#2 in the Hunger Games Trilogy
Author – Suzanne Collins
Rating – 5; Nearly Perfect; A Keeper
Reading Level – Young Adult
Genre – Dystopian
Pages – 391
Publisher – Scholastic Press
Release Date – 2009
Source – Public Library
Katniss Everdeen and Peeta Mellark won the annual competition described in Hunger Games, but the aftermath leaves these victors with no sense of triumph. Instead, they have become the poster boys for a rebellion that they never planned to lead. That new, unwanted status puts them in the bull’s-eye for merciless revenge by The Capitol. (via GoodReads)
I read The Hunger Games in a day. I was wondering how Catching Fire was going to one up it or even just expand upon it. Where did Katniss and Peeta go from here? How could they carry on? How did the Capitol deal with Katniss’ moment of genius? I can’t believe it but Suzanne Collins had kept the intensity with Catching Fire. Above and beyond it. There are still parts that I’m grappling with. I know I’m going to have a hard time writing this review. There is so much I want to talk about but also so much I can’t say without giving away the plot.
Catching Fire continues the story began in The Hunger Games. It is a gripping ride-by-the-seat-or-your-pants read. There were a few moments were I would laugh out loud or gasp audibly (thereby startling the people around me). A book that elicits this kind of a reaction from me is instantly considered a keeper. I didn’t think that there would be much else that could surprise me in Panem. I was wrong. So very wrong. I didn’t see any of the plot unfolding as it did in the second installment of The Hunger Games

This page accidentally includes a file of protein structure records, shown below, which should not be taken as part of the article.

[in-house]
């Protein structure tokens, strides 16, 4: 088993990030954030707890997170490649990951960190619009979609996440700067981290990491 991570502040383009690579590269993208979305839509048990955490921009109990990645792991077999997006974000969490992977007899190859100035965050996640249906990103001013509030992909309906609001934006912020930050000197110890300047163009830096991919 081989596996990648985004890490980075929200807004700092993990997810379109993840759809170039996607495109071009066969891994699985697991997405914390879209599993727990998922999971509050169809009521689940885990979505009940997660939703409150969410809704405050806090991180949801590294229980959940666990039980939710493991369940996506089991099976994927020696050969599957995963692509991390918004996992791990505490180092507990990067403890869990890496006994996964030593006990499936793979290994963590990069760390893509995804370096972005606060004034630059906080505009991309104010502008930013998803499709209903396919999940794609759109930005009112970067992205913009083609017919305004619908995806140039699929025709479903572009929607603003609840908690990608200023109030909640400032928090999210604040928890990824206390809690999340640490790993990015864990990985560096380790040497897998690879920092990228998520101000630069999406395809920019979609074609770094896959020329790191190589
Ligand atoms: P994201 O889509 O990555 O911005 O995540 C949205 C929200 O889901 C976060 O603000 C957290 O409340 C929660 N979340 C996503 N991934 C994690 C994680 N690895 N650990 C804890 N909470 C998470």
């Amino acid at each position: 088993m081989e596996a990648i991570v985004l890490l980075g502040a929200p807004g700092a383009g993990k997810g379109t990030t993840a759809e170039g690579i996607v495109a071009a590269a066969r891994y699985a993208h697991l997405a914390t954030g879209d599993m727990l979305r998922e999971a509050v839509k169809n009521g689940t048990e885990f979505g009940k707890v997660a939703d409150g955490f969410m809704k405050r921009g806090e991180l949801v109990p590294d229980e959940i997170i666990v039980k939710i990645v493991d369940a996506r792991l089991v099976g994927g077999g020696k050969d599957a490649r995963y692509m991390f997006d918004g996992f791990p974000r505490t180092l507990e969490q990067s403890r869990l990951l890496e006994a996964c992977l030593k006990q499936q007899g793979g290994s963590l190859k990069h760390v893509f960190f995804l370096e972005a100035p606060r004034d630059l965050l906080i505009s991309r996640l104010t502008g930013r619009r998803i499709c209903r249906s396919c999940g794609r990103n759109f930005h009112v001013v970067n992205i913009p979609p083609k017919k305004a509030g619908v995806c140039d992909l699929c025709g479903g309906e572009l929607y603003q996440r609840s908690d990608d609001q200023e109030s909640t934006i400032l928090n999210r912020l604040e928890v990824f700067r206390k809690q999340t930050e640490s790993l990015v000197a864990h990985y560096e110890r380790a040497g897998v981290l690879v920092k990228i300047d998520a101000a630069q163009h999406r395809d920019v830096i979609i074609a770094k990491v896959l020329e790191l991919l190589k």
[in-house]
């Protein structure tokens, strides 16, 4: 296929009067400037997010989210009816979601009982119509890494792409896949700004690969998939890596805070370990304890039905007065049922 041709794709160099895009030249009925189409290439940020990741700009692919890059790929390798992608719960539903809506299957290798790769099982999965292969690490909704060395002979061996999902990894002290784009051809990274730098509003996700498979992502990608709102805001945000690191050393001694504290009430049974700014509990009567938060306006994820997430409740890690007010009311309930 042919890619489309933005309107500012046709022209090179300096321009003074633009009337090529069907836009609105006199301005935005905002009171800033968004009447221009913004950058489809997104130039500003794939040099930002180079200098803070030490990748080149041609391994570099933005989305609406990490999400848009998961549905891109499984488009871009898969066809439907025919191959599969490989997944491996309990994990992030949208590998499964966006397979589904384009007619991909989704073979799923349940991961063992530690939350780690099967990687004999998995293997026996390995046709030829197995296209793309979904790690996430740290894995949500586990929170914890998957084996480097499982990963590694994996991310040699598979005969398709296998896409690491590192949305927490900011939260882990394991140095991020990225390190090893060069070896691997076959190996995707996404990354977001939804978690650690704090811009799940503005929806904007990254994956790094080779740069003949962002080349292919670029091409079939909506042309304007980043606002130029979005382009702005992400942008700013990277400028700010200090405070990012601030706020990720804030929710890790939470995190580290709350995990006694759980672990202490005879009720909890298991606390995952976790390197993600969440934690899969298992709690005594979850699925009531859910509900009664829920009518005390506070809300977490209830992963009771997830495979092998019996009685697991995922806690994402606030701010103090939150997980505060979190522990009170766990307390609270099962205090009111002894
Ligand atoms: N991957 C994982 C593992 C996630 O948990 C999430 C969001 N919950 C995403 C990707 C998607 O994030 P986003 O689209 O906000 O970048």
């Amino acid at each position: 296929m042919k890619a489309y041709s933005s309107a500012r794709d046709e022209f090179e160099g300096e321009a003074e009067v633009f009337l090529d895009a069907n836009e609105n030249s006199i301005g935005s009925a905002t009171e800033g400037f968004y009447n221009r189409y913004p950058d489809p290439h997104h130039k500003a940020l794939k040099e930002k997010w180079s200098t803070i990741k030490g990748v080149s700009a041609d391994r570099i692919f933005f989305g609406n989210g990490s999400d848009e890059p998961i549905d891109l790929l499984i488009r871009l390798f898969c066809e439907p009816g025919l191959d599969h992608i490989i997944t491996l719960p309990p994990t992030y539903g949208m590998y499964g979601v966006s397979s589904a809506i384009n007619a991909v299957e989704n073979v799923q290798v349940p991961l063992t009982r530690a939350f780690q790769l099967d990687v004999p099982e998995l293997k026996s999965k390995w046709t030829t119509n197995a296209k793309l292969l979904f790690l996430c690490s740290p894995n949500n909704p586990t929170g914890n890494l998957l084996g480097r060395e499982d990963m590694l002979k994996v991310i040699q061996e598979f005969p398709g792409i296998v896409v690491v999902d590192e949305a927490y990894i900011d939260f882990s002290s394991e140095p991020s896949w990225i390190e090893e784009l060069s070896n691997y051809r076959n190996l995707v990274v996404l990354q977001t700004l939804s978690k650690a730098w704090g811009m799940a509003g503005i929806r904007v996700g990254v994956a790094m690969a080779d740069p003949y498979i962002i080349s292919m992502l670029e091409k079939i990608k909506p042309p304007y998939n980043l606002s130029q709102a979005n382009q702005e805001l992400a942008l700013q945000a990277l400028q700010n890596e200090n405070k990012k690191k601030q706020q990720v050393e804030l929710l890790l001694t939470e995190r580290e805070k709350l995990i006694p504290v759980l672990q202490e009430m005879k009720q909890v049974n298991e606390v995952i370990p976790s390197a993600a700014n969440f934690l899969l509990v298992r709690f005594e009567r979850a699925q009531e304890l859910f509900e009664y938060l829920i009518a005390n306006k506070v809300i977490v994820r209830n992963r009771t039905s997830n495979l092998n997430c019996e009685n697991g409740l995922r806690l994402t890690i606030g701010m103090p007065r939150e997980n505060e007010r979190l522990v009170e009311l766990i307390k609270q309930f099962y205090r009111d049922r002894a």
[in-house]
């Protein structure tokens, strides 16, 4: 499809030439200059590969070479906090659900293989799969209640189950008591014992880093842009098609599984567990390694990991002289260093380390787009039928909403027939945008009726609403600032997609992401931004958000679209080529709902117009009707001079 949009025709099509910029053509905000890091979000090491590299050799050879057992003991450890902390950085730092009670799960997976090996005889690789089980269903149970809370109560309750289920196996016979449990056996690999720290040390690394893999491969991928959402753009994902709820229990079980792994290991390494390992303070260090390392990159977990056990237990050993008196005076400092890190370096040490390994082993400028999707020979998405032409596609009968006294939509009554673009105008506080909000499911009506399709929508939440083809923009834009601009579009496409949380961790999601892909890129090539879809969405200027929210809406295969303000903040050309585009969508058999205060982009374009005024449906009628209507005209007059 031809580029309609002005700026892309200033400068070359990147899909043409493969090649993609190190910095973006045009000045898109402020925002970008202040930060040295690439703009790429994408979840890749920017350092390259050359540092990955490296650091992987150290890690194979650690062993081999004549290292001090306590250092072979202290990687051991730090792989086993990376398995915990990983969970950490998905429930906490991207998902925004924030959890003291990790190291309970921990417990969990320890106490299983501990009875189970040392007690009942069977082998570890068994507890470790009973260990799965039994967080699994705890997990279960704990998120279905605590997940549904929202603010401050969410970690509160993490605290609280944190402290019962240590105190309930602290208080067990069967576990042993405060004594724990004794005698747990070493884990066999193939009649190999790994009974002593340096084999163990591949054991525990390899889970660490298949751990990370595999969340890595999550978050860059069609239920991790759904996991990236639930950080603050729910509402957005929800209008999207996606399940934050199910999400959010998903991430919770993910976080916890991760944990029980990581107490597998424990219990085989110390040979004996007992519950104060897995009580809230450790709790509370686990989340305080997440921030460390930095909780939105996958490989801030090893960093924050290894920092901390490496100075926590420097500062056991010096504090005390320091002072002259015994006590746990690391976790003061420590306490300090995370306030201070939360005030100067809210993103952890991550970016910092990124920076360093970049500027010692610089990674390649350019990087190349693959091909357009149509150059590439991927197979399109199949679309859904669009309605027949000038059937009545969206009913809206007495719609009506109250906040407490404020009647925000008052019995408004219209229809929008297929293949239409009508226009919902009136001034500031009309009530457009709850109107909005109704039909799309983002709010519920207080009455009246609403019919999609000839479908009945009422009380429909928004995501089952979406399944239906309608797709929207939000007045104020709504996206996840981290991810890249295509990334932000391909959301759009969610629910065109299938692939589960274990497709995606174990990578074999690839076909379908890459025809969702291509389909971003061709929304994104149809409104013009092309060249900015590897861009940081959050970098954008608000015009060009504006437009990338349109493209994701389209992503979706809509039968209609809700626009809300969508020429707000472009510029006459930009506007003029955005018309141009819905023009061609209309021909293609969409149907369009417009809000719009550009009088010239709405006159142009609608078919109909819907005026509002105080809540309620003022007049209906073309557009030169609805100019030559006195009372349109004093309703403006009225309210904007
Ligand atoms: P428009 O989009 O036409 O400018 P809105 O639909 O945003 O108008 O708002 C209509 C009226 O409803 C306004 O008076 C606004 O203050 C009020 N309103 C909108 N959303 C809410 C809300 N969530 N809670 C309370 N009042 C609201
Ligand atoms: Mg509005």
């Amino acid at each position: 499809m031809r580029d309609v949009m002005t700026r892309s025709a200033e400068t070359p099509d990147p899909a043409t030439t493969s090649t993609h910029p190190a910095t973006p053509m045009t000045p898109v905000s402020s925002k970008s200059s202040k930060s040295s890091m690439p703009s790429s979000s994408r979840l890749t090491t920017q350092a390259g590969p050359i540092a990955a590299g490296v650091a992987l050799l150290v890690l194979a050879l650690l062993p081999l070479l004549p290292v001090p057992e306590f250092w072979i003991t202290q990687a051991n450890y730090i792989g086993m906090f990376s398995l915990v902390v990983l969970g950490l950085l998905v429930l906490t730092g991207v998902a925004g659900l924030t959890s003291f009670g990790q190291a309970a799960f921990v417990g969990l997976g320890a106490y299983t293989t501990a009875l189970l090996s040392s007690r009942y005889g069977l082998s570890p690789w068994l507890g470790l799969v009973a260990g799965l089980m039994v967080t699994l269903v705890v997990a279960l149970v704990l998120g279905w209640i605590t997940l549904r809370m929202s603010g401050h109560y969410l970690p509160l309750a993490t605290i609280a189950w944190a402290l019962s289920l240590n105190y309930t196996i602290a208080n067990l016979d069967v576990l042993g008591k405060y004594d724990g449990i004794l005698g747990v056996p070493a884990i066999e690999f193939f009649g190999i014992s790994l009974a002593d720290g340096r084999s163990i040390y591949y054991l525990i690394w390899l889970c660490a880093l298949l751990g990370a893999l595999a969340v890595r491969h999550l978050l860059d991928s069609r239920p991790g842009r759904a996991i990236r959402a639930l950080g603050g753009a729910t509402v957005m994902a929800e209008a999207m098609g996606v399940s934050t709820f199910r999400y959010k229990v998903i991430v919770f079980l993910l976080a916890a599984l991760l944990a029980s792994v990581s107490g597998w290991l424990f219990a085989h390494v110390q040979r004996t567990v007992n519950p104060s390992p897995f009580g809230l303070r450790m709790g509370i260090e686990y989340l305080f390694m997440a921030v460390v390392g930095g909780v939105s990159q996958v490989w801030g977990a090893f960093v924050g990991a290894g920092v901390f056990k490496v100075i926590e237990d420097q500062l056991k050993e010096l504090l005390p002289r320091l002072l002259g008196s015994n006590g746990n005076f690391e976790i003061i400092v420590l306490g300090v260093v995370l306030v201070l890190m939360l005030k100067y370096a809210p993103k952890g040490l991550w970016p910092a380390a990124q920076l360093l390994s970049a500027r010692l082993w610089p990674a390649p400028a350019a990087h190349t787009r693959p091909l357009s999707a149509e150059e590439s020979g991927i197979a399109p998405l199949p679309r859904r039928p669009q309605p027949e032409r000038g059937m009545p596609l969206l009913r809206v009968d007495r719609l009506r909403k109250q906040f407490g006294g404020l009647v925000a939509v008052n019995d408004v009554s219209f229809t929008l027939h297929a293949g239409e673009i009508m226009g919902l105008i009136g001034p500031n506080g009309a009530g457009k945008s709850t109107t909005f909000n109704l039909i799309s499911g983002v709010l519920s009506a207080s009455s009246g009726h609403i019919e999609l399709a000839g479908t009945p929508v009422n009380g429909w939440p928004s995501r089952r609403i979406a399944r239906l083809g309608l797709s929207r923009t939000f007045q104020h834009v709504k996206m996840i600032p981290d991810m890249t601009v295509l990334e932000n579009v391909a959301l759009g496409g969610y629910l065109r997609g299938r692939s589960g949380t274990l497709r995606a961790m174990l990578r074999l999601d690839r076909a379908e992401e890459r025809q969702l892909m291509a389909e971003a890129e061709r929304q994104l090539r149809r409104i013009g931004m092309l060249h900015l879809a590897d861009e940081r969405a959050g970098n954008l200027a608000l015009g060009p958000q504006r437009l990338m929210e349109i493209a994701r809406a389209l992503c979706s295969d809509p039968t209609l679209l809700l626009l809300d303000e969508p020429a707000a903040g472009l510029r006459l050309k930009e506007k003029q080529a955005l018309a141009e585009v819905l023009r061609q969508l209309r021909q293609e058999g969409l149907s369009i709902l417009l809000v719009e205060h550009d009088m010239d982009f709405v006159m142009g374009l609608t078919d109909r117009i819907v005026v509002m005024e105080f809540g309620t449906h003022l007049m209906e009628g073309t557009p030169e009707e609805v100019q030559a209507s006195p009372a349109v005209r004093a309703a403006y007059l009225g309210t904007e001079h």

Collins knows how to keep her readers’ interest. Almost every chapter ended at a point where I kept telling myself just one more. I can stop after one more. (It sounds like I need an intervention….) On top of this nail biting writing style I found that the premise was similar. Don’t mistake this for me saying you’re reading the same book. You’re not. It doesn’t offer comfort like the familiarity of a good friend. Rather it left a feeling in the pit of my stomach that didn’t subside until the last page. But the Games happen every year. How can it be different from the first one? Collins does a good job of changing it up. That’s kind of the understatement of the year. Readers who have read this book probably understand what I mean.
The best part of this book for me was seeing Katniss as something other than the tough as nails survivor she is. Underneath all the calculated decisions is a girl who is so scared that if she fails, everyone around her will suffer for it. Katniss is a 17 year old girl with fears no girl that age should be facing. As a reader it endeared me to her. It made me realize that while she is a survivor to the people of Panem, she’s a lot more. It’s not a leap of logic to realize that I’m invested in the plot and characters. If you enjoy young adult, you cannot miss this series. It’s dark to be sure but Panem is without a doubt worth exploring.
1. The Hunger Games
2. Catching Fire